I was a participant in negotiations for a joint venture between a large American corporation and a tiny Indian one. The key issue was the valuation of the new enterprise. After all the ingrediends for the calculations were poured into the cauldron, a mustard-like factor was added that brought up a thick pungent cloud. WACC, that vital additive is called, and is itself a mix of various factors, one of which is the business-risk attached to a nation.
When the cooking was done the valuation was disappointing for the little Indian company. It tasted not so good for them, and it seemed that a too-small portion had been served. “The WACC is not right,” they complained, and their Mumbai-based counsel agreed. “It is high because our top-management assigns a high risk to India,” the negotiator for the five-member American team argued. The Americans nodded, not looking at anyone. The soft-spoken counsel replied firmly, softly. “The kind of growth that’s going on here, America is the higher risk,” he told them. The Americans looked up from their meal that they’d been eyeing with approval. Their eyes were steady, and they held a dignified silence, and with them everyone fell silent, and I watched all the people in the room, seated round a U-shaped table with a well in the middle, and I felt happy for the Indian and his new-found pride, and respect for the dignity of the Americans. That was some weeks ago: the negotiations are still going on, and as you must have guessed, there isn’t silence between the parties any more. The final monies are being counted and, in the giving and taking, good graces have retreated many miles, but they’re raring to come back, because the two are good parties. They are all very nice people.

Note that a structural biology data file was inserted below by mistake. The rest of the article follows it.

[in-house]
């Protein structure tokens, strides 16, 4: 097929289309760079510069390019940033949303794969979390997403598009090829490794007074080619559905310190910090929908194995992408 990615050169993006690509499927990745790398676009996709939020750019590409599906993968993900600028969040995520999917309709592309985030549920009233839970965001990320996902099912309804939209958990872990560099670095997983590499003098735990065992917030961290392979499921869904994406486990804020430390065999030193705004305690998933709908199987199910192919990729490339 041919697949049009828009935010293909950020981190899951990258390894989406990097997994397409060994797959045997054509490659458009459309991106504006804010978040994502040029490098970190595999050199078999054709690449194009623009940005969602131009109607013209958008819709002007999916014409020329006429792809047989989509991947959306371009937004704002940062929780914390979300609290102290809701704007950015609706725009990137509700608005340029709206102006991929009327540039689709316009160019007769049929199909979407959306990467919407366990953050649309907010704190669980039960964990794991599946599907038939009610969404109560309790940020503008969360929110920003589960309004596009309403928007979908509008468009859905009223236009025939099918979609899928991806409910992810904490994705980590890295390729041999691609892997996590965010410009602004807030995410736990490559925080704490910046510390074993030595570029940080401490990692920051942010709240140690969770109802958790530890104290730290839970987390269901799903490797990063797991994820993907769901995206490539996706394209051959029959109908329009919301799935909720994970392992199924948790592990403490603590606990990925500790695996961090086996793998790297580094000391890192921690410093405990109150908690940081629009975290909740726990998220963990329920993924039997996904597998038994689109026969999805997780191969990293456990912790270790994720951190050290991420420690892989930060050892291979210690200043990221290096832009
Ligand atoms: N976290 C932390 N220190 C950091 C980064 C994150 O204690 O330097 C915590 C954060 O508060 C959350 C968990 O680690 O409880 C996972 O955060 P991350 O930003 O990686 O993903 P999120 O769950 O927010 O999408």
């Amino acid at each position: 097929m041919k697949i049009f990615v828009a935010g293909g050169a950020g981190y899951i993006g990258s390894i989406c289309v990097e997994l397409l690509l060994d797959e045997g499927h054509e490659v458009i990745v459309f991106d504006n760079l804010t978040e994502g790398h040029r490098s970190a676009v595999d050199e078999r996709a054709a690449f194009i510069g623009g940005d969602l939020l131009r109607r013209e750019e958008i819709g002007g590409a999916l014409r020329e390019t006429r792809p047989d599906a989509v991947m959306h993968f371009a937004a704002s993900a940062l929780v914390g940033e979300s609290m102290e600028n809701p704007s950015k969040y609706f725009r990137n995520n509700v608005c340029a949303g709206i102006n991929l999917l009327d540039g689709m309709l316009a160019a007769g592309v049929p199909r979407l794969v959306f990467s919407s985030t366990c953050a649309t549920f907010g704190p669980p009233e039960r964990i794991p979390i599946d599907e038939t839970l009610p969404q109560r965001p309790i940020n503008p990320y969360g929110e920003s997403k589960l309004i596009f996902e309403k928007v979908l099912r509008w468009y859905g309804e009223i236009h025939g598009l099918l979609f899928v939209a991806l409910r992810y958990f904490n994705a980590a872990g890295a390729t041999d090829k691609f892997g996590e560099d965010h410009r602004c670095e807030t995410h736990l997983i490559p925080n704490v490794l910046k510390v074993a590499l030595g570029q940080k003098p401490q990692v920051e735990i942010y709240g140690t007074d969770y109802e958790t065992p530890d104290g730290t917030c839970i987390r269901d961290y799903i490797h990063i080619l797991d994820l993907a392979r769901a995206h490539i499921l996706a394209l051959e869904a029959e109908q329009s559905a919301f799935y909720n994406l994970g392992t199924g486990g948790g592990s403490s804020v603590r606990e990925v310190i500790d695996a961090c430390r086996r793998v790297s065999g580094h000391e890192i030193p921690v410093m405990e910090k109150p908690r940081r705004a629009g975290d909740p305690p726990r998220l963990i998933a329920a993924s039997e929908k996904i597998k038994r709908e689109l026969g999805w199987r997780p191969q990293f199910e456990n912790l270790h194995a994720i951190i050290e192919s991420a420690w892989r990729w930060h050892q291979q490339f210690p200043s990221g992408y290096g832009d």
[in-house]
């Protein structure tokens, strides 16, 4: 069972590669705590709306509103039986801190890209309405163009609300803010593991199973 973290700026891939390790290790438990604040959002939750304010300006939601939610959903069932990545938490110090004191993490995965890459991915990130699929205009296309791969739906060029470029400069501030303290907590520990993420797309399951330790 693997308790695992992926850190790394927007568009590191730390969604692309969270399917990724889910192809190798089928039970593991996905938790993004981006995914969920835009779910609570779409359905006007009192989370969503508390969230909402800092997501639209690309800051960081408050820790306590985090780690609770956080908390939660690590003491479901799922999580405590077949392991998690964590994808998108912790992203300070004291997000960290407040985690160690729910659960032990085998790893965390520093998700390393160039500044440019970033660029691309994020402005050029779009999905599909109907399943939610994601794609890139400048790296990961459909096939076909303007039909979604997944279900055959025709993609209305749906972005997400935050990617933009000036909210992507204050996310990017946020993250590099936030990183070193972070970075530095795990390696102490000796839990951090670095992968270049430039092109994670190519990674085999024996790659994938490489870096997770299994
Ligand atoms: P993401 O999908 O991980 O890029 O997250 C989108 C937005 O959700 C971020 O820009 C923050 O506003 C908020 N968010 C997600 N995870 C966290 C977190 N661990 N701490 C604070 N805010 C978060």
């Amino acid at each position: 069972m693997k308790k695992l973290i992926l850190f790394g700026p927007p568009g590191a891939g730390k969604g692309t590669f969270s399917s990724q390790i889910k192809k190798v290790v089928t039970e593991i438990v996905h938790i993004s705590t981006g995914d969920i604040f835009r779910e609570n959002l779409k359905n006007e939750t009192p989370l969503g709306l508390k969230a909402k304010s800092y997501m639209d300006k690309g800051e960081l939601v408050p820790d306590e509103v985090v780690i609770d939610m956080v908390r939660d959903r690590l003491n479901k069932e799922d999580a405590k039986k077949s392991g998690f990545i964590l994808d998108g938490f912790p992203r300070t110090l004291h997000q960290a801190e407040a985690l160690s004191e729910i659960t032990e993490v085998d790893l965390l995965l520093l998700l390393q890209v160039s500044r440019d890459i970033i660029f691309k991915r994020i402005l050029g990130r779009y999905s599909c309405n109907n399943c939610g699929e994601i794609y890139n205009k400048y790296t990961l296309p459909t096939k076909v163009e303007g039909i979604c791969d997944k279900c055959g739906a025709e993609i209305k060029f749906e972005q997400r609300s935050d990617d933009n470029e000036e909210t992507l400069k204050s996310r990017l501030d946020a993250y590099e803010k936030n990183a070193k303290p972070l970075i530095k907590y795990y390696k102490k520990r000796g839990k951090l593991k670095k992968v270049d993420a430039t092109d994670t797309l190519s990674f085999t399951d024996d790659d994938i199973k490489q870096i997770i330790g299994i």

It is just that there is this thing about money.
Now I have in hand and in my iPad The Economist of this week, with the fine cartoon on its cover of the elephant that is India. The caparisoned elephant has braked, its brow is bristling, and its eyes are saying a thousand words. Some courtiers are pushing it and one of them is tugging at its trunk, but an elephant is an elephant and it can be terribly Indian. The thing that has come a good distance has refused to move now in mid-journey. There is not in the picture a mahout with the little prod that can shake the tusker, and there is a reason for it: do we have someone young to climb atop this recalcitrant mammoth nation and poke it and get it back to the speed that it has come to know? The old among the rulers cannot shake off their stupor; the old among the opposition are senile in addition to being soporific. The young in both are hopelessly divided, and none among them seems likely to accept the leadership of another in their fold. So I am worrying this weekend if the Americans that I am involved with will read this issue of The Economist, or the other bad press of the recent weeks regarding India, and I am thinking, how dear is this joint venture now to these Americans? Has this small Indian company which I am involved with shrunk further?
And so I am struck by a longing that I’d never imagined would come upon me. My political leaning is opposite to Narender Modi’s, and I’ve liked him less and less since the riots, but there is Gujarat regarding which state articles come to hand in odd respectable magazines round the world, and no one argues about Modi’s incorruptibility, or his competence, and in his vigor the man’s beans may be seen and you can see they are in fine trim. He is not so young but he is not so old. I am veering toward this man. Yes, I am, because there is this thing about money…
Help me, God.